3. Notify personnel in the area about the contamination.
  4. Decontaminate from the outside of the spill area towards the center to avoid spreading contamination (Soap and water may be used to clean most surfaces, however, do not roughen the surface because it will make it more difficult to decontaminate. For stubborn contamination, consult the Radiation Safety Section at 333-2755 or via e-mail for recommended decontamination agents.)
  5. Remove protective clothing when leaving the contaminated area to reduce the spread of the contamination.
  6. Treat all decontamination equipment and run-off as being contaminated. (Decontaminate or treat as radioactive waste as appropriate.)
  7. Make a complete record of the decontamination process.
  8. Monitor the area to ensure thorough decontamination.

4. Spill Reporting Procedures

Employee's Injury Report:

Supervisors should ensure that this form is completed for all work-related injuries or illness involving activities for which campus persons are paid. (http://www.obfs.uillinois.edu/common/pages/DisplayFile.aspx?itemId=917400).

Public Injury Report:

This form should be completed if a person suffers an injury during activities for which they are not paid. (http://www.obfs.uillinois.edu/common/pages/DisplayFile.aspx?itemId=917317).

Report of Exposure to Blood or Other Potentially Infectious Materials:

This form should be completed (in addition to the appropriate injury report listed above) if there has been an occupational exposure to blood borne pathogens (BBP). (http://www.drs.illinois.edu/site-documents/ReportExposureSourceBBP2011.pdf).

These reports should be completed regardless of where the injury occurred or whether the person received medical treatment. Contact the Claims Management Office at (217) 333-1080 or http://www.obfs.uillinois.edu/risk/compensation.shtml for more information on Worker's Compensation.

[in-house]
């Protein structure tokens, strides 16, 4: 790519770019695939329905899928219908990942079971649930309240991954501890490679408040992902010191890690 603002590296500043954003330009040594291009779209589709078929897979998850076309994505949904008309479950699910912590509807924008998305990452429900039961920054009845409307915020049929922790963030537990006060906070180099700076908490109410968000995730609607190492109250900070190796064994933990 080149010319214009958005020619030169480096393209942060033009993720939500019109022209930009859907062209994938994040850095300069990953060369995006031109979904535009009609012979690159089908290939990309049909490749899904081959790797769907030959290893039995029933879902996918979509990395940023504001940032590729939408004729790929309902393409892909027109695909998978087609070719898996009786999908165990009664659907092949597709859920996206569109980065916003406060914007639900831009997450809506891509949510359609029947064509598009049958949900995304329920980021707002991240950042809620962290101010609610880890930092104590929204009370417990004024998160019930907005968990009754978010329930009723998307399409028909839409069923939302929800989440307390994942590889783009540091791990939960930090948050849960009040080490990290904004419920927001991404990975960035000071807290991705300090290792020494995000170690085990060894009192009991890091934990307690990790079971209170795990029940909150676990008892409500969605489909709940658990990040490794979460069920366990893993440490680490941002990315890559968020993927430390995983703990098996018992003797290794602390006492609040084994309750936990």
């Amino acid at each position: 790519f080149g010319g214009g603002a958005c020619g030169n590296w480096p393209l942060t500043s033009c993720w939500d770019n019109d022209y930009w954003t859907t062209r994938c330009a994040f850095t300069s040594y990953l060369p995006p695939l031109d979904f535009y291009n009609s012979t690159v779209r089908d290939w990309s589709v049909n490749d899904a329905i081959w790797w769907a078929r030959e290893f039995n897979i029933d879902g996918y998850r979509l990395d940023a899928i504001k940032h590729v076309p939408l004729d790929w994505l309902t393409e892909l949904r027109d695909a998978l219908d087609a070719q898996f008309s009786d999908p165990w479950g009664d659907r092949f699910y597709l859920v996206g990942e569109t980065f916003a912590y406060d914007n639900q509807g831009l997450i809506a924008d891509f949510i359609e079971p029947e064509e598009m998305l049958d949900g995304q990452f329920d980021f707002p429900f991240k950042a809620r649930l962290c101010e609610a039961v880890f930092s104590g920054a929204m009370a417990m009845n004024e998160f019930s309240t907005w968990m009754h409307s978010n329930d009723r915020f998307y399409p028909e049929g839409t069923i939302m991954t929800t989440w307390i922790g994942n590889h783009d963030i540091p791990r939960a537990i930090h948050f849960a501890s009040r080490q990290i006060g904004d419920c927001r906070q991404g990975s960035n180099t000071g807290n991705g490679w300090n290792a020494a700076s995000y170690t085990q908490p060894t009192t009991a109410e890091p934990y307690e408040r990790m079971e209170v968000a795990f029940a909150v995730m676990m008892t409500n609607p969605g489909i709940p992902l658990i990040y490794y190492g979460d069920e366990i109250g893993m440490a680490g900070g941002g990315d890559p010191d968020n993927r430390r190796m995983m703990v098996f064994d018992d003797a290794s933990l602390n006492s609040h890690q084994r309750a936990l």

5. Preventing Spills

The following precautions are basic spill prevention measures:


  • Reduce clutter and unnecessary materials in the work area
  • Eliminate tripping hazards and other obstructions
  • Have all necessary equipment readily available before starting work
  • Periodically check equipment (fume hoods, biological safety cabinets, sinks, lab benches, etc.) for signs of deterioration


  • Use sturdy shelves with lips
  • Store containers away from shelf edges
  • Store large containers near the floor
  • Use appropriate storage containers for chemicals
  • Store chemicals by compatibility class, and then alphabetically
  • Inspect the storage area regularly for leaky, defective containers and deteriorating labels
  • Store highly hazardous liquids in sealed, chemical-resistant secondary containers


  • Use carts and safety containers to transport items, if appropriate
  • Use bottle carriers for any glass bottle greater than 250 ml
  • Use straps to secure gas cylinders
  • Analyze potential hazards before transporting chemicals
  • Use plastic-coated, shatter resistant bottles, if appropriate

Dispensing chemicals

  • Pay careful attention to the size of containers to avoid overflowing
  • Use pumps or other mechanical devices instead of pouring chemicals, if appropriate
  • Provide containment to capture leaks and spills

Last Update: 1/29/2013